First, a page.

(Originaly posted on on April 17, 2014)

So, like I was saying, after some time in the city I began to understand that Cincinnati had always been culturally relevant and continues to be culturally relevant due to its history and resources. And fortunately I was quite lucky to have moved to Cincinnati at a time when the city was (and still is) making a comeback.

What I didn’t know at first was that much of Cincinnati’s musical history was vocal: Cincinnati is home to the Cincinnati May Festival, which dates back to the 1840s when Saengerfests were held in the city. And, like I’ve mentioned, it is home to the second-oldest opera company in the states. Even though I decided to attend the University of Cincinnati’s College-Conservatory of Music because of its composition program, conveniently it has one of the top opera programs in the country. This inspired me to pick up my previous try at opera writing.

I admit I attempted composing for opera long ago as an undergraduate. I remember seeing the Los Angeles Opera’s production of Billy Budd in the late ’90s and then seeing their production of Peter Grimes in the early 2000s, and I was convinced I absolutely had to write an opera. My sophomore self strutted into Stephen Hartke’s office (he was my composition professor then) and told him I was going to write an opera.

“So. You want to write an opera.”


“Have you thought about staging?”


“Have you thought about characterization?”


[slight pause]

“I just…want to write an opera…?”

Apparently I didn’t know what I was doing, and neither did my librettist at the time. She adapted a short story of hers into singable prose about a college student who brought home a fish that looked like a naked man. (Just so we’re clear, it is questionable when your roommate brings home a naked man-fish and puts him in your apartment’s bathtub, and it is equally questionable when singable prose is converted into an opera.)

Anyway, my first opera was to be a surreal comic opera, except that there were four potential endings, no exit strategy, and I quickly realized the project was way over my head, so I hurriedly and awkwardly finished only the first scene (and the piece remains unfinished to this day). However, as Hartke pointed out via email a very long time ago, sometimes pushing yourself and working on projects that are completely over your head help you grow as an artist.

Anyway, as I have mentioned before, school wore me out (or maybe my first opera attempt did!) and so I took a break from school (or quite possibly the opera). And when I arrived in Cincinnati, I was greeted by graduate singers who could actually act on stage.

Therefore, the idea of writing contemporary opera was rekindled like you would not believe. I actually thought this could happen. I told a few people at the MusicX Festival in 2010—inadvertently including Hartke himself—that I wanted my future dissertation to be an opera. During one of our meals, someone asked what my dissertation would be. I attempted to answer.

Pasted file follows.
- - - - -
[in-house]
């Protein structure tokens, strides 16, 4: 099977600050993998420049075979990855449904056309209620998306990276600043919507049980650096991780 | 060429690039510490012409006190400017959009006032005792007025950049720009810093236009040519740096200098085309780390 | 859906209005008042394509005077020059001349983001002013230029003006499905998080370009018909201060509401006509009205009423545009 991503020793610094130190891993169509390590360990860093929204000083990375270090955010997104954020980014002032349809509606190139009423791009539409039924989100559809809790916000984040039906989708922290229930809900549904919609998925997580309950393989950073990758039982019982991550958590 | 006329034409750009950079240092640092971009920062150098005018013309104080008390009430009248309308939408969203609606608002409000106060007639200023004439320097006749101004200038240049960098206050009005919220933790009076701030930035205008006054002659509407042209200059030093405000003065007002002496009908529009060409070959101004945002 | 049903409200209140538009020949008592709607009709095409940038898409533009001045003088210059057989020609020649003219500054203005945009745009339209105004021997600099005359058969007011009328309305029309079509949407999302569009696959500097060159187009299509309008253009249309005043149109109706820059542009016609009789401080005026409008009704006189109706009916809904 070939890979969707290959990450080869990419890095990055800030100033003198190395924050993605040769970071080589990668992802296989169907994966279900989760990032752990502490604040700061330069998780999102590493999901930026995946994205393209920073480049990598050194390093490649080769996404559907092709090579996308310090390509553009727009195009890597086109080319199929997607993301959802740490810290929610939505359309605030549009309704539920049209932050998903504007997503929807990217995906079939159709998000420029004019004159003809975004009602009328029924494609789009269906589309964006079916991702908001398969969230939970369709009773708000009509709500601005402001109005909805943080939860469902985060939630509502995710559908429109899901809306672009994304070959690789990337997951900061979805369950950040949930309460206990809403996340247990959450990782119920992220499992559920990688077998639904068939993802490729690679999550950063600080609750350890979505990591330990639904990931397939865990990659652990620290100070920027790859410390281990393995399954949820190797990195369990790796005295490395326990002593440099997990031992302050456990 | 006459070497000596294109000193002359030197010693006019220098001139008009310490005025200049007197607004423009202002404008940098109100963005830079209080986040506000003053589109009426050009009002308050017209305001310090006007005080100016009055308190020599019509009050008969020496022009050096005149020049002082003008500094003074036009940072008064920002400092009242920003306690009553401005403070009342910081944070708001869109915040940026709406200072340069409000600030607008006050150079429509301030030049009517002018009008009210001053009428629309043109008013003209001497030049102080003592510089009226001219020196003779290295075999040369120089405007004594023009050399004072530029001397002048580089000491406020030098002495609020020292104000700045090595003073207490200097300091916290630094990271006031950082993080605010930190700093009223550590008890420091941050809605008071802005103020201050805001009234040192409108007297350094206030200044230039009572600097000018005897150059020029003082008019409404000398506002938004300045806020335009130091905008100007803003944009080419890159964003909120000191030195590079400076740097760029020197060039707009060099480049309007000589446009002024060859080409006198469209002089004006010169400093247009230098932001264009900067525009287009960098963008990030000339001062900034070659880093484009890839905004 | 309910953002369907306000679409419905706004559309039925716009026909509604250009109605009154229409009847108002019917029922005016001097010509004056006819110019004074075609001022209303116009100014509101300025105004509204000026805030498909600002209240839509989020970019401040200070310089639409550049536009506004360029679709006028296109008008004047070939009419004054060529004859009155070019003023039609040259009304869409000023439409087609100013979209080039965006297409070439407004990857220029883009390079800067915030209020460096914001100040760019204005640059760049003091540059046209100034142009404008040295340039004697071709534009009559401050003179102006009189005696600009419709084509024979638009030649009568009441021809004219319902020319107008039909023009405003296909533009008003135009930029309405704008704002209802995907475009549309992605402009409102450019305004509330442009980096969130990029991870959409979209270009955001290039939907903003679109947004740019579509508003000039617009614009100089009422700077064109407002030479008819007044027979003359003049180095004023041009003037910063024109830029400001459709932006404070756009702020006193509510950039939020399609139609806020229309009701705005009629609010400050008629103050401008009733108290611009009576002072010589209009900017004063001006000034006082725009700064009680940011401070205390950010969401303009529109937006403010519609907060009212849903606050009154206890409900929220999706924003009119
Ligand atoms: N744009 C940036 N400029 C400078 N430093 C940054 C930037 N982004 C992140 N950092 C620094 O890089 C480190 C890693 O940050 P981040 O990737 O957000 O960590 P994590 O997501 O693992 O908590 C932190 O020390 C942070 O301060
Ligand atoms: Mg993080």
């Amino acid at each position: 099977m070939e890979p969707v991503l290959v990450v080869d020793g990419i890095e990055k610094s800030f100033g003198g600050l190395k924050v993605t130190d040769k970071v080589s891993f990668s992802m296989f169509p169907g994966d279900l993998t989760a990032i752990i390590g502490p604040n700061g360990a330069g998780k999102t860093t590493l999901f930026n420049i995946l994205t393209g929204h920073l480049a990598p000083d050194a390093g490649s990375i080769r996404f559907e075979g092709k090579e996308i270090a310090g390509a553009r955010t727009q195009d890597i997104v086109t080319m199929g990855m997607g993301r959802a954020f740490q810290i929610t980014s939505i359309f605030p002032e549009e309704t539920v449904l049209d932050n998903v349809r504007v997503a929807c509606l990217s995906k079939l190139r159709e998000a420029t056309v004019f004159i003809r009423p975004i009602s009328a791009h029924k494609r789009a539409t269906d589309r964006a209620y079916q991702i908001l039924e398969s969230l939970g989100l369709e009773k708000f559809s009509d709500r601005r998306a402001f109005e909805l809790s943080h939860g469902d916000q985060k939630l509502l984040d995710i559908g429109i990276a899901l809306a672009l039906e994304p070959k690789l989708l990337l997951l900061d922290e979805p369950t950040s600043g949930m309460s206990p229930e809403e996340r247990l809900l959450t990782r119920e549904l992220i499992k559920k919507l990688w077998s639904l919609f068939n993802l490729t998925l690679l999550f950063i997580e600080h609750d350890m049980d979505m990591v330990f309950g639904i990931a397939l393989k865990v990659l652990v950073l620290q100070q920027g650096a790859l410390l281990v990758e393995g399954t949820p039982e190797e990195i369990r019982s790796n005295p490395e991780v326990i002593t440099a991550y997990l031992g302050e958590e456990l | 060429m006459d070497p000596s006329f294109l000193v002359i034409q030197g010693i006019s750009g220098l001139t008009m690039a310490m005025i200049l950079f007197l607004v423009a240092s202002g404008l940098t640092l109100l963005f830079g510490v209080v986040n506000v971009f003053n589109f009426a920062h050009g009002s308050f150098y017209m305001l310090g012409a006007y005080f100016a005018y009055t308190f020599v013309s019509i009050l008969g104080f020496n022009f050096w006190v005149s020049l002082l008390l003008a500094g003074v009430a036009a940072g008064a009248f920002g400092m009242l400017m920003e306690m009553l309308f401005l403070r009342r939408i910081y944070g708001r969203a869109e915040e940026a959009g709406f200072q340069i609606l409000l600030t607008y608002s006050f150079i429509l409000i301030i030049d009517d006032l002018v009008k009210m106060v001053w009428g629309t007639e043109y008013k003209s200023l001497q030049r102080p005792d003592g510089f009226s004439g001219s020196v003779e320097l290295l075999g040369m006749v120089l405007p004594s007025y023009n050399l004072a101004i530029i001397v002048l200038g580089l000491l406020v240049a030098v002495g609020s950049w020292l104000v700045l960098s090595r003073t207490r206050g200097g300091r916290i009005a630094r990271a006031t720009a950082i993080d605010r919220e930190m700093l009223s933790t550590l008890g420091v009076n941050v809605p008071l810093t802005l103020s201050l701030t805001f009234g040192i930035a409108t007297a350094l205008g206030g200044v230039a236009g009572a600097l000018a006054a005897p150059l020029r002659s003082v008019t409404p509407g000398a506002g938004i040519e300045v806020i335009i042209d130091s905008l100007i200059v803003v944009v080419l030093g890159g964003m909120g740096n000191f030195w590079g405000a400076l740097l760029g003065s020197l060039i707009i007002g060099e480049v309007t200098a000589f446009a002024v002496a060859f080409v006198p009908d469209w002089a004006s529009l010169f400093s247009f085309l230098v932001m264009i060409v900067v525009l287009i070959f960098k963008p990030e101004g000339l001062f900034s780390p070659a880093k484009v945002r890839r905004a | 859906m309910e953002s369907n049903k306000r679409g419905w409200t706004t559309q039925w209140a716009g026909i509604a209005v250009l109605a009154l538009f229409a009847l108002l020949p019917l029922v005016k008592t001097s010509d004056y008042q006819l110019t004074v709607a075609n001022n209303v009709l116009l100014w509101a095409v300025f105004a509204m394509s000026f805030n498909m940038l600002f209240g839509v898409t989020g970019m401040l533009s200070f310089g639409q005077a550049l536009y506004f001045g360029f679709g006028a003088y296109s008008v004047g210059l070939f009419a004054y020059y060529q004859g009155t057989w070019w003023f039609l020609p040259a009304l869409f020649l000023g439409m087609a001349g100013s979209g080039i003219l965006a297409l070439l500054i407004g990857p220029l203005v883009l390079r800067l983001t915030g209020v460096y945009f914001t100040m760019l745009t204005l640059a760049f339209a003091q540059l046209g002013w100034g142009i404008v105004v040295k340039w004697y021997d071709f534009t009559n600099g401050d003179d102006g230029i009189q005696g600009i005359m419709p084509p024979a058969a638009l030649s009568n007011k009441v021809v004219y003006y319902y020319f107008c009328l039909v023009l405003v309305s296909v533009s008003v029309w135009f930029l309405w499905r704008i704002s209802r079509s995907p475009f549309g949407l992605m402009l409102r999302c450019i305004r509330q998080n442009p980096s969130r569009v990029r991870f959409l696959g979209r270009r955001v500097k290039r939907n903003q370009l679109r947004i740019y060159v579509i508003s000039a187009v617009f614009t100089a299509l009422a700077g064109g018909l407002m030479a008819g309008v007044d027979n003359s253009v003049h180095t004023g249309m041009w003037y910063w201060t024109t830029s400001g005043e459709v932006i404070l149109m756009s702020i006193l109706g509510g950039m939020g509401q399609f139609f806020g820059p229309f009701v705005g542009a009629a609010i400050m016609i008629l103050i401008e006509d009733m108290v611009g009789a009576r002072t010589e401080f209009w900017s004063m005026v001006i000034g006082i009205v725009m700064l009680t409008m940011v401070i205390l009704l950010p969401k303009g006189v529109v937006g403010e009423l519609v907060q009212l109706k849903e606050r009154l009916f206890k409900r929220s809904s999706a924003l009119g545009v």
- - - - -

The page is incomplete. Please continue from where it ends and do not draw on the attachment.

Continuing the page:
Me: “Well…”

Hartke (staring at me directly): “I know that look.”

Me: “What look.”

Hartke: “The last time you had that look, you wanted to write an opera.”

Guilty as charged.

Back in Cincinnati, my professors told me I needed to contact the school’s music director to let her know I was interested in starting an operatic project. The worry was that my future work would conflict with the school’s complex opera season. So, I met with her (after a ridiculous number of email attempts) and she actually seemed somewhat excited that a couple of graduate students wanted to write operas. She told me to send her a synopsis, a cast list, a libretto, and my sketches. I did.

And then nothing happened.

I decided to contact her again, and after even more email attempts, we finally met. This time she encouraged me to apply to Opera Fusion: New Works, a program in which both the Cincinnati Opera and the College-Conservatory of Music collaborate to workshop exciting new operas. Except I knew they were never going to select me: the last few featured operas included composers such as Douglas Cuomo, Terence Blanchard, and Ricky Ian Gordon and librettists such as John Patrick Shanley. Because this girl has not won a Pulitzer Prize, I knew my chance for getting my opera read through this program was slim.

Cincinnati Opera and University of Cincinnati College-Conservatory of Music rehearsal of Doubt with (l-r) Douglas Cuomo, composer, CCM student Jonathan Stinson, Robin Guarino, stage director, John Patrick Shanley, librettist, Gary Wedon, conductor, Marcus Küchle, co-artistic director of Opera Fusion: New Works, with accompanists Carol Walker and Elena Kholodova. Photo by Philip Groshong.

So then, when I was asked along with a handful of other student composers to create a short American opera for Washington National Opera’s inaugural American Opera Initiative, I jumped on the opportunity. My librettist (the same one from my undergraduate days!) almost instantaneously invented what I believe (and still believe) was an ingenious topic—an opera about the housing bubble. We submitted our proposal and thought we totally had this.

And oh yes, we were totally rejected.

I believe there comes a time when you become so completely haggard and worn from rejection that you may take a good look at your life and realize that maybe you’re going to write the dang opera anyway. And that maybe you live in a town that has an abundance of good singers who act, and that maybe they can perform this future opera. And maybe you and your librettist from your undergrad days think it’s not a bad idea to found a starter opera company in your backyard, especially when your backyard has this wonderful vocal tradition ingrained in its soil. And maybe you and your librettist are crazy enough to actually do it.

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